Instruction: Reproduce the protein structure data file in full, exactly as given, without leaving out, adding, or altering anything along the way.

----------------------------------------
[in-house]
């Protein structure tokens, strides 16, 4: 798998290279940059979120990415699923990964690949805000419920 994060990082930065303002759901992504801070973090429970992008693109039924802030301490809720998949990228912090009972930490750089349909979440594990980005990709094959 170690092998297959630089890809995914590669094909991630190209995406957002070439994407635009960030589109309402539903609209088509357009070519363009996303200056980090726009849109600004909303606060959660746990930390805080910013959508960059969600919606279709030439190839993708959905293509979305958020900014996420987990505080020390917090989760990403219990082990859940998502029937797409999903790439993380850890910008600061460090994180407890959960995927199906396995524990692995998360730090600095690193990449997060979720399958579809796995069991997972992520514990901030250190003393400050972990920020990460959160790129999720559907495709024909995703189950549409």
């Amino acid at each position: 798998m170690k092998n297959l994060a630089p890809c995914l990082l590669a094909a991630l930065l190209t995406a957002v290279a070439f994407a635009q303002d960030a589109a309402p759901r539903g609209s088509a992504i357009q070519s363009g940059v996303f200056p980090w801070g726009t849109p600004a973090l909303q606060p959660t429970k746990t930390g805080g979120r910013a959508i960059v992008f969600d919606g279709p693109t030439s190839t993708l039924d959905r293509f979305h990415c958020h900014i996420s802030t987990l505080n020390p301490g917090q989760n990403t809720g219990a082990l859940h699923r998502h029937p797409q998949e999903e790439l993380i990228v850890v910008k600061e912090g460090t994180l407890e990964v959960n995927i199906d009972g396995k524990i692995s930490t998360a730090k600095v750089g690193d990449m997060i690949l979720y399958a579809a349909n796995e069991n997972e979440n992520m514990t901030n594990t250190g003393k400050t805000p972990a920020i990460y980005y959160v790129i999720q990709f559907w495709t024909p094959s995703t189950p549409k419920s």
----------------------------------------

[in-house]
């Protein structure tokens, strides 16, 4: 798998290279940059979120990415699923990964690949805000419920 994060990082930065303002759901992504801070973090429970992008693109039924802030301490809720998949990228912090009972930490750089349909979440594990980005990709094959 170690092998297959630089890809995914590669094909991630190209995406957002070439994407635009960030589109309402539903609209088509357009070519363009996303200056980090726009849109600004909303606060959660746990930390805080910013959508960059969600919606279709030439190839993708959905293509979305958020900014996420987990505080020390917090989760990403219990082990859940998502029937797409999903790439993380850890910008600061460090994180407890959960995927199906396995524990692995998360730090600095690193990449997060979720399958579809796995069991997972992520514990901030250190003393400050972990920020990460959160790129999720559907495709024909995703189950549409």
């Amino acid at each position: 798998m170690k092998n297959l994060a630089p890809c995914l990082l590669a094909a991630l930065l190209t995406a957002v290279a070439f994407a635009q303002d960030a589109a309402p759901r539903g609209s088509a992504i357009q070519s363009g940059v996303f200056p980090w801070g726009t849109p600004a973090l909303q606060p959660t429970k746990t930390g805080g979120r910013a959508i960059v992008f969600d919606g279709p693109t030439s190839t993708l039924d959905r293509f979305h990415c958020h900014i996420s802030t987990l505080n020390p301490g917090q989760n990403t809720g219990a082990l859940h699923r998502h029937p797409q998949e999903e790439l993380i990228v850890v910008k600061e912090g460090t994180l407890e990964v959960n995927i199906d009972g396995k524990i692995s930490t998360a730090k600095v750089g690193d990449m997060i690949l979720y399958a579809a349909n796995e069991n997972e979440n992520m514990t901030n594990t250190g003393k400050t805000p972990a920020i990460y980005y959160v790129i999720q990709f559907w495709t024909p094959s995703t189950p549409k419920s």